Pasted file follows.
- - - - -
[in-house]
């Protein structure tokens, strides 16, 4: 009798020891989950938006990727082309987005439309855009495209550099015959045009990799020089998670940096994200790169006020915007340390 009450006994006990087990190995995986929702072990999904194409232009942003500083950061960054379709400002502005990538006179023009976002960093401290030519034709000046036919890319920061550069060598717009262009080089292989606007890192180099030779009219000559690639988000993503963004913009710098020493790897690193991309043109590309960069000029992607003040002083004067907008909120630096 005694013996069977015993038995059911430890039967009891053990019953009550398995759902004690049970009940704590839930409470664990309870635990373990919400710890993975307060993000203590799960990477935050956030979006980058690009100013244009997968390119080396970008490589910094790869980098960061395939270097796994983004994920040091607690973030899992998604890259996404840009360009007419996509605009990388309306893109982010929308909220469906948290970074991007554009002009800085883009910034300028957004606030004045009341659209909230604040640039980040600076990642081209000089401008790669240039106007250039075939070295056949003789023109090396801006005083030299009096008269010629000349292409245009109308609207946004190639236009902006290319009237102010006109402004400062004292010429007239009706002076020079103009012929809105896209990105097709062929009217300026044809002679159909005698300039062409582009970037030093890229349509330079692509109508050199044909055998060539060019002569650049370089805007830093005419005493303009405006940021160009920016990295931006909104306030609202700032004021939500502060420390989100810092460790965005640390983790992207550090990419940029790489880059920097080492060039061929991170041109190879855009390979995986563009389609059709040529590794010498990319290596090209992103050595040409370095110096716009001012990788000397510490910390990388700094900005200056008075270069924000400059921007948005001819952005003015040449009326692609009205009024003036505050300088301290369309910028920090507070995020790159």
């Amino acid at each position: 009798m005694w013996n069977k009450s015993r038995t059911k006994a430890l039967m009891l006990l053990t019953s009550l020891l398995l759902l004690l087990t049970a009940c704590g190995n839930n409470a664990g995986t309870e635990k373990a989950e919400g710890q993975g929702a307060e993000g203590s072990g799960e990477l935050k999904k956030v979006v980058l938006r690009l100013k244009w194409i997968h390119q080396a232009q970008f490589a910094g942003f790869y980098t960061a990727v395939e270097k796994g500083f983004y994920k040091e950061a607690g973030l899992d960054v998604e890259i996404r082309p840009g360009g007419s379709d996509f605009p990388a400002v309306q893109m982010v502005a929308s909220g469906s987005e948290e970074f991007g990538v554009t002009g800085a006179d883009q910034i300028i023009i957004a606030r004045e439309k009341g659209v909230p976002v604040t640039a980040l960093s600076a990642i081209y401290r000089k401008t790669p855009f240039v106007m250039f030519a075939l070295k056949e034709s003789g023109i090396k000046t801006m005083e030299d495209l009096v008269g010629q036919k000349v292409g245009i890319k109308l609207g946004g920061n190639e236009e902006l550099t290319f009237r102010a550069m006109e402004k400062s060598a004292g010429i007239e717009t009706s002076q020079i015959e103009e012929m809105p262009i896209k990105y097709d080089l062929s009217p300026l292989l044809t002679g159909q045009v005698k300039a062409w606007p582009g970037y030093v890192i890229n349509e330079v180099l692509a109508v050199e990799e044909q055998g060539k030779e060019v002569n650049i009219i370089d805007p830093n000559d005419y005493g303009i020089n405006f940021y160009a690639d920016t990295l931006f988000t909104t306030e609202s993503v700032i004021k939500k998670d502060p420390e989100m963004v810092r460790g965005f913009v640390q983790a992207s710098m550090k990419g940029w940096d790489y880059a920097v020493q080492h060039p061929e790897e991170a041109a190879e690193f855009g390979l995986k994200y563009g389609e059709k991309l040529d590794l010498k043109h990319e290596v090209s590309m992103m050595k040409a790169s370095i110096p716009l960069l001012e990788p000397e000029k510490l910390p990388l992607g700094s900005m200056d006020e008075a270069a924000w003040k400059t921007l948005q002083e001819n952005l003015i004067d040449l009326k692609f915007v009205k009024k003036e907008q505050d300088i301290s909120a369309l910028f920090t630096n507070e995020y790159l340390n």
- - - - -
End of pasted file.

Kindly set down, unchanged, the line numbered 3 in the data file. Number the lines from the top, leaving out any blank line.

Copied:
């Amino acid at each position: 009798m005694w013996n069977k009450s015993r038995t059911k006994a430890l039967m009891l006990l053990t019953s009550l020891l398995l759902l004690l087990t049970a009940c704590g190995n839930n409470a664990g995986t309870e635990k373990a989950e919400g710890q993975g929702a307060e993000g203590s072990g799960e990477l935050k999904k956030v979006v980058l938006r690009l100013k244009w194409i997968h390119q080396a232009q970008f490589a910094g942003f790869y980098t960061a990727v395939e270097k796994g500083f983004y994920k040091e950061a607690g973030l899992d960054v998604e890259i996404r082309p840009g360009g007419s379709d996509f605009p990388a400002v309306q893109m982010v502005a929308s909220g469906s987005e948290e970074f991007g990538v554009t002009g800085a006179d883009q910034i300028i023009i957004a606030r004045e439309k009341g659209v909230p976002v604040t640039a980040l960093s600076a990642i081209y401290r000089k401008t790669p855009f240039v106007m250039f030519a075939l070295k056949e034709s003789g023109i090396k000046t801006m005083e030299d495209l009096v008269g010629q036919k000349v292409g245009i890319k109308l609207g946004g920061n190639e236009e902006l550099t290319f009237r102010a550069m006109e402004k400062s060598a004292g010429i007239e717009t009706s002076q020079i015959e103009e012929m809105p262009i896209k990105y097709d080089l062929s009217p300026l292989l044809t002679g159909q045009v005698k300039a062409w606007p582009g970037y030093v890192i890229n349509e330079v180099l692509a109508v050199e990799e044909q055998g060539k030779e060019v002569n650049i009219i370089d805007p830093n000559d005419y005493g303009i020089n405006f940021y160009a690639d920016t990295l931006f988000t909104t306030e609202s993503v700032i004021k939500k998670d502060p420390e989100m963004v810092r460790g965005f913009v640390q983790a992207s710098m550090k990419g940029w940096d790489y880059a920097v020493q080492h060039p061929e790897e991170a041109a190879e690193f855009g390979l995986k994200y563009g389609e059709k991309l040529d590794l010498k043109h990319e290596v090209s590309m992103m050595k040409a790169s370095i110096p716009l960069l001012e990788p000397e000029k510490l910390p990388l992607g700094s900005m200056d006020e008075a270069a924000w003040k400059t921007l948005q002083e001819n952005l003015i004067d040449l009326k692609f915007v009205k009024k003036e907008q505050d300088i301290s909120a369309l910028f920090t630096n507070e995020y790159l340390n």